Soapy-but-supersmart new American import Nashville sets itself up, on the surface, as a duel of sorts between two women who stand for different eras. There’s country legend Rayna Jaymes (Connie Britton, MRS COACH), very much from the rhinestones-and-hats end of the tradition, whose career is starting to founder; her albums aren’t selling as well, her concerts aren’t shifting tickets, and younger audiences want something else. Such as Juliette Barnes (Hayden Panettiere, Heroes): young, perky, and someone whose voice can be AutoTuned if need be. They meet-bitchy, then Rayna’s record label tell her that they want her to tour as Juliette’s support act, while Juliette is conspiring to steal Rayna’s lead guitarist Deacon away. Juliette has a Secret – at least one – and is plainly prepared to put out if the situation requires it; Rayna also has a Secret – at least one – and has, perhaps, a more complicated past than her outwardly perfect marriage to failed businessman Teddy (Eric Close, from Without A Trace) would suggest.
Rayna’s father Lamar (Powers Boothe, scenery-chewing) is, in ways which aren’t quite specified, a rich and wealthy powerbroker. His business interests require a weak and malleable Mayor, and he decides to promote Teddy as a candidate in the forthcoming mayoral election; somewhat improbably, within a matter of minutes Teddy is running. This causes domestic disharmony between Rayna and Teddy – we’re led to believe that this is fairly common – as Rayna had already agreed to back a rival candidate, and doesn’t like the suggestion that she should not only switch allegiance to Teddy, but should, perhaps, give up her career for a while to support his run for office. As she’s already been told that her star is in decline, this really isn’t a suggestion to which she takes kindly.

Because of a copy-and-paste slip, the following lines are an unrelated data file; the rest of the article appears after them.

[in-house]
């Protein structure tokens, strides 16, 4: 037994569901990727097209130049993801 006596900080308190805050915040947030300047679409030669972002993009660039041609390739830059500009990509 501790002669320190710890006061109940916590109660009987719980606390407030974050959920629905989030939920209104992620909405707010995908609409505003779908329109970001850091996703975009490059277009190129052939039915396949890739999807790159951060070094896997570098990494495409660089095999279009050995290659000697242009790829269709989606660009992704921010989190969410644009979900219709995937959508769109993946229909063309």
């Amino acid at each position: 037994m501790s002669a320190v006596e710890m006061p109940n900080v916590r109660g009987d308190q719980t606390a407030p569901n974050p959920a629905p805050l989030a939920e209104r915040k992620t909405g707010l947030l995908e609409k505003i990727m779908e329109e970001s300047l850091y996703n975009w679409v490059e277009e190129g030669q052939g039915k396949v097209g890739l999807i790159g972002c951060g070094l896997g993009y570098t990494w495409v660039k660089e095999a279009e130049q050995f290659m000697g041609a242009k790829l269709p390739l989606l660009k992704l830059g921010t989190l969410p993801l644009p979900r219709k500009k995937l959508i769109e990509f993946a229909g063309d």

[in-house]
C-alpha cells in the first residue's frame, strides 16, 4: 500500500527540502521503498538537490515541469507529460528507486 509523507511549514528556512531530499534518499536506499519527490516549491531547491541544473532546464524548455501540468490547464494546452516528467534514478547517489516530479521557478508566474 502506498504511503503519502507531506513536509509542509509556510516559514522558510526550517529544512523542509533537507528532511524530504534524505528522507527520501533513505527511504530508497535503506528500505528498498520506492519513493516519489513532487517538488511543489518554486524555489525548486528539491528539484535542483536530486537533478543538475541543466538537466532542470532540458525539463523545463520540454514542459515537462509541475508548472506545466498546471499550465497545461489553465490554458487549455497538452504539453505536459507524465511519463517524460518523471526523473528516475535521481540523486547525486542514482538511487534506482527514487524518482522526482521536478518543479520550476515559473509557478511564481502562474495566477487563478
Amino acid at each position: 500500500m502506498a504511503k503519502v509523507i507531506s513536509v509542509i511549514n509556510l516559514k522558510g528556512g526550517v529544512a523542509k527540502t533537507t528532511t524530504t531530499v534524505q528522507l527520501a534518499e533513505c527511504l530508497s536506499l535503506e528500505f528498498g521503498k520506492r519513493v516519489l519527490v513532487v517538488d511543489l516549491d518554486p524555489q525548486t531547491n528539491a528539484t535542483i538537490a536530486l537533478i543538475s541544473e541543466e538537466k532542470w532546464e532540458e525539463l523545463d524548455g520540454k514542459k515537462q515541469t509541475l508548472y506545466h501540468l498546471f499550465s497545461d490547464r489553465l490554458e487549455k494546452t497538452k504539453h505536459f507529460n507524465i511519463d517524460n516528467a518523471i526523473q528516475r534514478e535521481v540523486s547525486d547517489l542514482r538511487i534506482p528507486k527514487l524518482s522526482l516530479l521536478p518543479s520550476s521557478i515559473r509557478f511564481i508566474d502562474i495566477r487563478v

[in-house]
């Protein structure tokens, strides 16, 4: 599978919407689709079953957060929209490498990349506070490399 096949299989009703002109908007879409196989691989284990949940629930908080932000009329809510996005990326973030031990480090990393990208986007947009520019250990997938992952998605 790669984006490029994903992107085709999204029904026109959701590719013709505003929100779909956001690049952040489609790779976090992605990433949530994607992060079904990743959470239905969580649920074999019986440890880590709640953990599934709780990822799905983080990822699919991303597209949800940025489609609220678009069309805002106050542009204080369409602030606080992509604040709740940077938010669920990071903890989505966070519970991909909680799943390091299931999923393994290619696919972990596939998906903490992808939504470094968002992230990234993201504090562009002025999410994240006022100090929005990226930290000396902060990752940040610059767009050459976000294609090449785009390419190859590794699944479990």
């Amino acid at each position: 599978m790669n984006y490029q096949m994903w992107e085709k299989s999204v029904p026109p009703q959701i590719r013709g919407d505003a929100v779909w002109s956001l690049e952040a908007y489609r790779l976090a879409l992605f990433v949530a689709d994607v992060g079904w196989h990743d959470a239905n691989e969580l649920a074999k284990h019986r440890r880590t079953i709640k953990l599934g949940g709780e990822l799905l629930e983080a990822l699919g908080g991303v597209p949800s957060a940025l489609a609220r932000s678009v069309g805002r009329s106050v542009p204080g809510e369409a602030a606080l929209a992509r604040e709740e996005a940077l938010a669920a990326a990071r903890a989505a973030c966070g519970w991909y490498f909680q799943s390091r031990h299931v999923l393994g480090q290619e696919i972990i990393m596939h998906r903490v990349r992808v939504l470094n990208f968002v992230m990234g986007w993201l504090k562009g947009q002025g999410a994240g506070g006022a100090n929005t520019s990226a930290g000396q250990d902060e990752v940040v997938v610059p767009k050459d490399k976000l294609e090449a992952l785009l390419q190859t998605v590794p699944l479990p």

There are a few subplots, such as the clearly forthcoming romance between waitress Scarlett, Deacon’s niece, and aspiring songwriter Gunnar, which will get more or less time as we go on depending on how they test with focus groups, I should imagine. But there’s more than enough here already to suggest that Nashville’s a keeper: the storytelling is taut, the writing is clever, it’s plainly suitable for grown-ups, and there’s a feeling that the show’s going places. As for the acting: Hayden Panettiere isn’t quite up to what the show needs, yet, but might get there. Connie Britton is, of course, fantastic; she’s a genuine and major acting talent, and looks both wonderful and like a woman in her 40s should. For the avoidance of doubt I mean that very much as a compliment; as I’ve said more than once before, it’s great to see proper roles for women of a certain age. It’s presumably no coincidence that show creator and exec producer, Callie Khouri, has a track record of putting strong women on screen.
And Khouri is married to T-Bone Burnett, who is behind most of the music. If you don’t like country, and I must admit that I generally don’t, the music is no better than pleasant filler without in any way being a dealbreaker. With one exception, of course: the writers wisely keep their showstopper ‘If I Didn’t Know Better’ (a remarkable song by The Civil Wars in real life) until the end of the episode, and allow its yearning, brooding melody and lyrics to bleed all over the last few scenes, rounding off a terrific opening episode on a high note. I’ll be back for more next week.